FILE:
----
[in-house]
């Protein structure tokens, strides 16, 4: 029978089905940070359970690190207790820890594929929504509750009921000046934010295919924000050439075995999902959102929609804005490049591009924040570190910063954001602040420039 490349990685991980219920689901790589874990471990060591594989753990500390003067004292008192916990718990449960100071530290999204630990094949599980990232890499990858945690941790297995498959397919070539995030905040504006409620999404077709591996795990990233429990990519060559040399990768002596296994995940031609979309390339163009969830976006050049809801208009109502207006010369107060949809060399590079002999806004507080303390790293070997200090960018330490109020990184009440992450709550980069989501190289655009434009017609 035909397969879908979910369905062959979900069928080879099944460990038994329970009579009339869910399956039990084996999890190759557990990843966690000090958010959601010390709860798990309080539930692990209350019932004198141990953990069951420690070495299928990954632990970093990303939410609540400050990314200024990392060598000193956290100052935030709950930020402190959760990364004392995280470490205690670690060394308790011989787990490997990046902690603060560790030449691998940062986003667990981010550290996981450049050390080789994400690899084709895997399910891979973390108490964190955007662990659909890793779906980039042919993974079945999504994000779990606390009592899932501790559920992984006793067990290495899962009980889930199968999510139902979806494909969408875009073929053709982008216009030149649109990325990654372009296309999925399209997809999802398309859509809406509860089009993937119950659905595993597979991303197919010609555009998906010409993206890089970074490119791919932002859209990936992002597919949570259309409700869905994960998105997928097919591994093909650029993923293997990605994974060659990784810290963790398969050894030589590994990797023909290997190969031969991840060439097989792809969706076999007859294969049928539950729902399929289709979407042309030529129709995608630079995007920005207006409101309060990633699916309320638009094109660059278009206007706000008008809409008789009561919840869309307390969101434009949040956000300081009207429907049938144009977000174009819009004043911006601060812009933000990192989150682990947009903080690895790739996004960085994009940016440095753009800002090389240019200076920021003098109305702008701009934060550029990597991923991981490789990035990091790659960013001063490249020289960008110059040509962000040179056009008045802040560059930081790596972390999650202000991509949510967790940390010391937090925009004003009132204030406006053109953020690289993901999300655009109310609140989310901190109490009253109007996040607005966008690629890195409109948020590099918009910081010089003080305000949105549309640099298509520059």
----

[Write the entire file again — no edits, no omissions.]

[in-house]
């Protein structure tokens, strides 16, 4: 029978089905940070359970690190207790820890594929929504509750009921000046934010295919924000050439075995999902959102929609804005490049591009924040570190910063954001602040420039 490349990685991980219920689901790589874990471990060591594989753990500390003067004292008192916990718990449960100071530290999204630990094949599980990232890499990858945690941790297995498959397919070539995030905040504006409620999404077709591996795990990233429990990519060559040399990768002596296994995940031609979309390339163009969830976006050049809801208009109502207006010369107060949809060399590079002999806004507080303390790293070997200090960018330490109020990184009440992450709550980069989501190289655009434009017609 035909397969879908979910369905062959979900069928080879099944460990038994329970009579009339869910399956039990084996999890190759557990990843966690000090958010959601010390709860798990309080539930692990209350019932004198141990953990069951420690070495299928990954632990970093990303939410609540400050990314200024990392060598000193956290100052935030709950930020402190959760990364004392995280470490205690670690060394308790011989787990490997990046902690603060560790030449691998940062986003667990981010550290996981450049050390080789994400690899084709895997399910891979973390108490964190955007662990659909890793779906980039042919993974079945999504994000779990606390009592899932501790559920992984006793067990290495899962009980889930199968999510139902979806494909969408875009073929053709982008216009030149649109990325990654372009296309999925399209997809999802398309859509809406509860089009993937119950659905595993597979991303197919010609555009998906010409993206890089970074490119791919932002859209990936992002597919949570259309409700869905994960998105997928097919591994093909650029993923293997990605994974060659990784810290963790398969050894030589590994990797023909290997190969031969991840060439097989792809969706076999007859294969049928539950729902399929289709979407042309030529129709995608630079995007920005207006409101309060990633699916309320638009094109660059278009206007706000008008809409008789009561919840869309307390969101434009949040956000300081009207429907049938144009977000174009819009004043911006601060812009933000990192989150682990947009903080690895790739996004960085994009940016440095753009800002090389240019200076920021003098109305702008701009934060550029990597991923991981490789990035990091790659960013001063490249020289960008110059040509962000040179056009008045802040560059930081790596972390999650202000991509949510967790940390010391937090925009004003009132204030406006053109953020690289993901999300655009109310609140989310901190109490009253109007996040607005966008690629890195409109948020590099918009910081010089003080305000949105549309640099298509520059």